Three Moby Dicks of the Internet Age

A couple of years ago, I developed a fascination with Moby Dick, thanks to three creative versions of the book that couldn’t have existed without the Internet. What I knew about the novel before then was just what you learn from American pop culture – white whale, Call me Ishmael, obsessed one-legged captain, etc. And I’d seen the Gregory Peck movie in a hotel room twentysomething years ago. But that was it – the book loomed as an edifice I had no interest in climbing.

The novel had not been in my consciousness for many years, when I saw the debut article from Clickhole go by in my Twitter feed. Seeing the headline “The Time I Spent On A Commercial Whaling Ship Totally Changed My Perspective On The World” made me think “They didn’t, did they?” And, sure enough, they did:

The Time I Spent On A Commercial Whaling Ship Totally Changed My Perspective On The World

This clickbait article is the entire text of the novel. For whatever reason, perhaps just because I found the idea so funny, I started reading it. And what I discovered was an approachable, entertaining voice that I enjoyed. The book moved to the “read this one day” category. (Alas, that day never comes for many books.)

A while later, I was working on an emoji-related project. (These things happen at Google.) After we launched, I was looking for gifts for the team and I came across Emoji Dick; or 🐳. Emoji Dick is a crowdsourced and Kickstarter-funded translation of the novel into, well, emoji. For example, the famous first line is rendered as “☎️👨🏻⛵️🐳👌.” You can argue with the translations – and good luck to anyone trying to read the book in emoji only – but it’s an impressive effort. And I thought that the book, along with some pillows, would be the perfect way to say thank you to the team:

Emoji pillows and copies of Emoji Dick

Around the same time, I came across a mention of the Moby Dick Big Read, a 2011 podcast of all 136 chapters of Moby Dick. Each chapter is read by a different actor, writer, or scholar and each is accompanied by a piece of art from a different artist, all made available for free. So I started listening. And I was hooked.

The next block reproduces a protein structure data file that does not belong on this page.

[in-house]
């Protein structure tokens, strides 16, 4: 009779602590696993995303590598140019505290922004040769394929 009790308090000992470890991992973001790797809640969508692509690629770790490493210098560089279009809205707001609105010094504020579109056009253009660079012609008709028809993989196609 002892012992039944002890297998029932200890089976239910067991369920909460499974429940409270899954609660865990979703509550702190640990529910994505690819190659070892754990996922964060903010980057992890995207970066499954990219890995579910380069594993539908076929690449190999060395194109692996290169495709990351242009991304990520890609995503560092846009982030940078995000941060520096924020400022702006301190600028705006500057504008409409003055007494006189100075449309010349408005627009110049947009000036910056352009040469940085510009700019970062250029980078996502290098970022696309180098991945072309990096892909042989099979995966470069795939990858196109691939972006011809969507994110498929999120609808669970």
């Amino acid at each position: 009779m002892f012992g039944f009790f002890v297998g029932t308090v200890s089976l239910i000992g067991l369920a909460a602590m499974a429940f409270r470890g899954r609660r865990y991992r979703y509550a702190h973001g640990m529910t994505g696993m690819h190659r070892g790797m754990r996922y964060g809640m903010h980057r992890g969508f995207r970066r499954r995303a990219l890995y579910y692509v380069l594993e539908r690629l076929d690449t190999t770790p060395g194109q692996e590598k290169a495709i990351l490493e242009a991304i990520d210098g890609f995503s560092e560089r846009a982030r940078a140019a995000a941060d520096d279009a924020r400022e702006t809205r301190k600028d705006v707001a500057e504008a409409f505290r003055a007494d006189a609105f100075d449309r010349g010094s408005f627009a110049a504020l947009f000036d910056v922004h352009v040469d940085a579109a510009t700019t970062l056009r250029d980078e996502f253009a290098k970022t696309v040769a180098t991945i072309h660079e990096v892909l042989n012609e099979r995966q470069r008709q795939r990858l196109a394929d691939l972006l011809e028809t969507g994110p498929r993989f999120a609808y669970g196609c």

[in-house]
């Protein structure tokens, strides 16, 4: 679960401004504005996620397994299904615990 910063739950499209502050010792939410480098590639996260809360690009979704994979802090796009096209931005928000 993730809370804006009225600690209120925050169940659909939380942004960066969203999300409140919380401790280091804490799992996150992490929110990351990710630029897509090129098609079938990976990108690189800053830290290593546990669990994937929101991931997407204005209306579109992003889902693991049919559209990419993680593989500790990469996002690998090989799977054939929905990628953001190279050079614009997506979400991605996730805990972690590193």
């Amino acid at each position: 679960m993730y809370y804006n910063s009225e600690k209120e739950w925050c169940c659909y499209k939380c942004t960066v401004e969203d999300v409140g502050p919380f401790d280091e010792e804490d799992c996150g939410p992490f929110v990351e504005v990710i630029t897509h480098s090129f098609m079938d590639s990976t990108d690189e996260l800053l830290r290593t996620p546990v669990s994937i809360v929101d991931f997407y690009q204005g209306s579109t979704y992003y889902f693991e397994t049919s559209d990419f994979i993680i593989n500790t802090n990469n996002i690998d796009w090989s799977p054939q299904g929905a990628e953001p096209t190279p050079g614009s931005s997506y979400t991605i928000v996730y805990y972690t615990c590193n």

The individual readers vary a lot in quality, but the best give riveting performances. I’d like to call out four of my favorites:

Tilda Swinton’s Loomings, (Chapter 1) immediately drew me in. Her voice is haunting and philosophical, almost eternal, and the egotism of Ishmael is right at the surface.

Simon Callow gives The Sermon (Chapter 9) as a thundering, fire and brimstone sermon.

John Cleave reads The Quarter-Deck (Chapter 36), where we first meet Ahab and the s**t gets real. Both the text and the reading are absolutely gripping.

And Will Self reads The Whiteness of the Whale (Chapter 42) with wide open vowels that seem to harken back from across the centuries.

The Moby Dick Big Read is a truly wonderful contribution to the world; if you’re looking for a long-but-compelling audiobook, I highly recommend it. And, of course, Moby Dick really is a book of astounding depth and humor. Describing it as “The Great American Novel” seems entirely deserved.

While none of these homages to Moby Dick could have existed without the internet, they also couldn’t have existed if Moby Dick were still in copyright. The public domain is a valuable space, called out by the US Constitution’s limitation of copyright and patent to “limited times.” Yet copyright has not expired on any works in the US since 1978, meaning that while remix culture can play with Moby Dick, works like The Great Gatsby or 1984 remain mostly out of bounds.

Though I’ve now listened to Moby Dick, I still haven’t read it. I want a little more time to pass since listening to the Big Read before I take that on. Maybe this year, maybe next, I’ll buy a nice hardbound edition and read the actual book. I’m looking forward to it.

Thanks to Fred Benenson for Emoji Dick, Angela Cockayne and Philip Hoare for the Big Read, and whichever unnamed prankster at Clickhole came up with the idea of turning Moby Dick into clickbait. And, of course, to Herman Melville. You’ve all given me much pleasure.